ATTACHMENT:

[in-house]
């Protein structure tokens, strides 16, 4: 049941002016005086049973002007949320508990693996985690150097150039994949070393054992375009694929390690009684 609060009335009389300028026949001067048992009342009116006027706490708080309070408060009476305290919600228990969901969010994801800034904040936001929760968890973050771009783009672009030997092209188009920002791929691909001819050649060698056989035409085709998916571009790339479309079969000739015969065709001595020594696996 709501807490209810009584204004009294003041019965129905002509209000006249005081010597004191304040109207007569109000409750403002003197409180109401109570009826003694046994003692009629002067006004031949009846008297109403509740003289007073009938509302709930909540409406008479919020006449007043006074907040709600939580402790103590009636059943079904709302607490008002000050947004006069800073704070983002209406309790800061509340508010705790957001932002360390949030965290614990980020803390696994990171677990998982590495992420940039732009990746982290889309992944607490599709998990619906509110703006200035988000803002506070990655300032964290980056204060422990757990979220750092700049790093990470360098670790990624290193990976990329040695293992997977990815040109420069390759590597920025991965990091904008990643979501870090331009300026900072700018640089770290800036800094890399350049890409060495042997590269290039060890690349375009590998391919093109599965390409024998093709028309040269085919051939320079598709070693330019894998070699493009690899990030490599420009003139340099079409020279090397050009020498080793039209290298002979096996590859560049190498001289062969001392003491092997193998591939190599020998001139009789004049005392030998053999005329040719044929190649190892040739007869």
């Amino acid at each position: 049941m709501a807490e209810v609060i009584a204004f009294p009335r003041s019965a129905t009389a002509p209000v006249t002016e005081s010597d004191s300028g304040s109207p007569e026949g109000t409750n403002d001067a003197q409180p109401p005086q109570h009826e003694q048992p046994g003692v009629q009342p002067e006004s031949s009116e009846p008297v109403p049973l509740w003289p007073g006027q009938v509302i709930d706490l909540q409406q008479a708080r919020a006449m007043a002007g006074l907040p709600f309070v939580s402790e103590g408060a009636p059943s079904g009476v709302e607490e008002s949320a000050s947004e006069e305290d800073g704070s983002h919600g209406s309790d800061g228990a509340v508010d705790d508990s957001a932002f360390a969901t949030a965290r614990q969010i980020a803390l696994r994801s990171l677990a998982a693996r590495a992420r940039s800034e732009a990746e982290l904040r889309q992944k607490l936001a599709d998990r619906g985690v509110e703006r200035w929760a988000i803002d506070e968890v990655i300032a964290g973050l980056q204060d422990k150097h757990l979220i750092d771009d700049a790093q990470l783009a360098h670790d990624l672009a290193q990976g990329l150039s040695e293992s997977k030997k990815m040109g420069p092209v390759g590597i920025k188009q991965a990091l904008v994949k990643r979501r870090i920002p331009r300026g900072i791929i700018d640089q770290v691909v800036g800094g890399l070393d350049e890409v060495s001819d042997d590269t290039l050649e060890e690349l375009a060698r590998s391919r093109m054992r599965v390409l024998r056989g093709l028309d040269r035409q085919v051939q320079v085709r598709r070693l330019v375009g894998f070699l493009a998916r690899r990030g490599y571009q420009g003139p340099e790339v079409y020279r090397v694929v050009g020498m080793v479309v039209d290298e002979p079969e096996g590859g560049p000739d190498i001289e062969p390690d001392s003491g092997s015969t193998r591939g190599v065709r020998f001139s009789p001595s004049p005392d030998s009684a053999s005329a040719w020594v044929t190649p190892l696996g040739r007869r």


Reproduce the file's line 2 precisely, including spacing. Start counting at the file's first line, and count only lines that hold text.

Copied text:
């Protein structure tokens, strides 16, 4: 049941002016005086049973002007949320508990693996985690150097150039994949070393054992375009694929390690009684 609060009335009389300028026949001067048992009342009116006027706490708080309070408060009476305290919600228990969901969010994801800034904040936001929760968890973050771009783009672009030997092209188009920002791929691909001819050649060698056989035409085709998916571009790339479309079969000739015969065709001595020594696996 709501807490209810009584204004009294003041019965129905002509209000006249005081010597004191304040109207007569109000409750403002003197409180109401109570009826003694046994003692009629002067006004031949009846008297109403509740003289007073009938509302709930909540409406008479919020006449007043006074907040709600939580402790103590009636059943079904709302607490008002000050947004006069800073704070983002209406309790800061509340508010705790957001932002360390949030965290614990980020803390696994990171677990998982590495992420940039732009990746982290889309992944607490599709998990619906509110703006200035988000803002506070990655300032964290980056204060422990757990979220750092700049790093990470360098670790990624290193990976990329040695293992997977990815040109420069390759590597920025991965990091904008990643979501870090331009300026900072700018640089770290800036800094890399350049890409060495042997590269290039060890690349375009590998391919093109599965390409024998093709028309040269085919051939320079598709070693330019894998070699493009690899990030490599420009003139340099079409020279090397050009020498080793039209290298002979096996590859560049190498001289062969001392003491092997193998591939190599020998001139009789004049005392030998053999005329040719044929190649190892040739007869």